Why Even Apple Needs to Learn New Revenue-Generation Tricks

MMI's Tina Lux-Boim

Tina Lux-Boim

By Tina Lux-Boim, President & CEO, MMI

Apple’s most recent earnings statement revealed that services are now a major driver of revenue for the tech giant, providing yet another example of the shift toward service-based earnings in the technology sector. In its third-quarter earnings report, Apple revealed that the services business is now the brand’s primary driver for revenue growth. In Q3 (Apple’s fiscal year ends in September), iPhone sales represented approximately 55 percent of total revenue, the lowest in the last 12 quarters. On the other hand, Apple’s services business, comprised of Apple Music, iCloud, Apple Pay and other offerings, yielded $7 billion, a year-over-year increase of almost 22 percent.

The shift demonstrates Apple’s response to a new marketplace reality in which customers are no longer obsessed with marginal device improvements. In essence, hardware can no longer be relied upon as the primary source of revenue growth. And Apple isn’t alone: According to a July report from Gartner, worldwide PC shipments in Q2 2017 totaled 61.1 million units, a 4.3 percent drop from Q2 2016 and the 11th straight quarter of declining PC shipments. In fact, shipments in the second quarter of this year reached the lowest point since 2007.

Across the industry, Cisco, HPE, IBM, Lenovo and many other technology companies are focusing on subscription and support services, maintenance contracts and renewals to capture revenue in the face of declining or cyclical device and PC sales. Partners are all about MRR. In some cases, services now represent recurring, contract-based annuity streams that can be forecast to shareholders three to five years in advance, creating financial incentives for tech companies to prioritize services revenue growth. MRR translates to higher valuations.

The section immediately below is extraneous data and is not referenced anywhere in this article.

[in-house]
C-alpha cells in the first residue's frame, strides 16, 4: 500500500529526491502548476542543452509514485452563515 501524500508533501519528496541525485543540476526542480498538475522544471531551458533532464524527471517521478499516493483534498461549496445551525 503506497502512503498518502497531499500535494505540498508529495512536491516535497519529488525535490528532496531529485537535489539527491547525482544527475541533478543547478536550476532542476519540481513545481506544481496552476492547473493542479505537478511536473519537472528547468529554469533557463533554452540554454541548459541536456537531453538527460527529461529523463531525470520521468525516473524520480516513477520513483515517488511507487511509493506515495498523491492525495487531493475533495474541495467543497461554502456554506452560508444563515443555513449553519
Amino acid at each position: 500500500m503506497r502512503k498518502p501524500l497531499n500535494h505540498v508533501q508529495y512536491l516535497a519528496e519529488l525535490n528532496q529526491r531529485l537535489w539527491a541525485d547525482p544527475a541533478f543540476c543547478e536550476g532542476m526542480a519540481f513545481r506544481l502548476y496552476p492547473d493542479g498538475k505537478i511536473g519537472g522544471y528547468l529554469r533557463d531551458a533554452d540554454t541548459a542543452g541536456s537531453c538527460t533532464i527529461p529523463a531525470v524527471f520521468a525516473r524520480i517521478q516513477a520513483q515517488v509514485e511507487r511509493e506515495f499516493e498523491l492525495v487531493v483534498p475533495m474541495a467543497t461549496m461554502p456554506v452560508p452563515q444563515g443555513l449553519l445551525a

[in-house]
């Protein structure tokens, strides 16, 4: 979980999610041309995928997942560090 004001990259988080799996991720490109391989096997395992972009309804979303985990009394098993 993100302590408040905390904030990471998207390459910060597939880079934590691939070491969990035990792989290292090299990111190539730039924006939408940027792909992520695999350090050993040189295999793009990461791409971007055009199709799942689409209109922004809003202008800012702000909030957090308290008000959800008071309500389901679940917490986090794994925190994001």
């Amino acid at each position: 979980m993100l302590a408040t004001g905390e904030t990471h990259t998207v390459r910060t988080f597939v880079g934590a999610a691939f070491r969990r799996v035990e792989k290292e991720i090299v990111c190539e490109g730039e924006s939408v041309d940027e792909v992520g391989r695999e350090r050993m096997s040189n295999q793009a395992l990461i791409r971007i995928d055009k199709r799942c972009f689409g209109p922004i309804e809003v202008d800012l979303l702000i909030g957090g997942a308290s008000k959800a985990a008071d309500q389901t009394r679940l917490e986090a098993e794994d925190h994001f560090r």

IT manufacturers and their resellers need to recognize and harness the continued shift to services.

From a business standpoint, the shift to services makes sense. The commoditization of hardware has lowered margins on devices, and the cloud makes services more attractive because they provide recurring revenue streams with little to no manufacturing costs.

But while subscriptions and services present important revenue opportunities, there are several issues IT manufacturers and their resellers need to be aware of as they navigate the transition.

1. Service revenue is all about renewals. Loyalty aside, hardware-based revenue models are based on one-time transactions. Even Apple rarely sells customers two iPhones in a year. But in a service revenue model, IT manufacturers must shift to a renewal mindset. Selling the service isn’t enough. To achieve revenue growth, manufacturers have to become adept at automating renewal processes. If you have Apple Music, when’s the last time you had to manually renew your plan?

In the software field, many traditional manufacturers have transitioned to the SaaS model to better serve customers that don’t require an on-premises solution or in-house IT personnel. The most successful SaaS providers are the ones that protect recurring revenue streams by …

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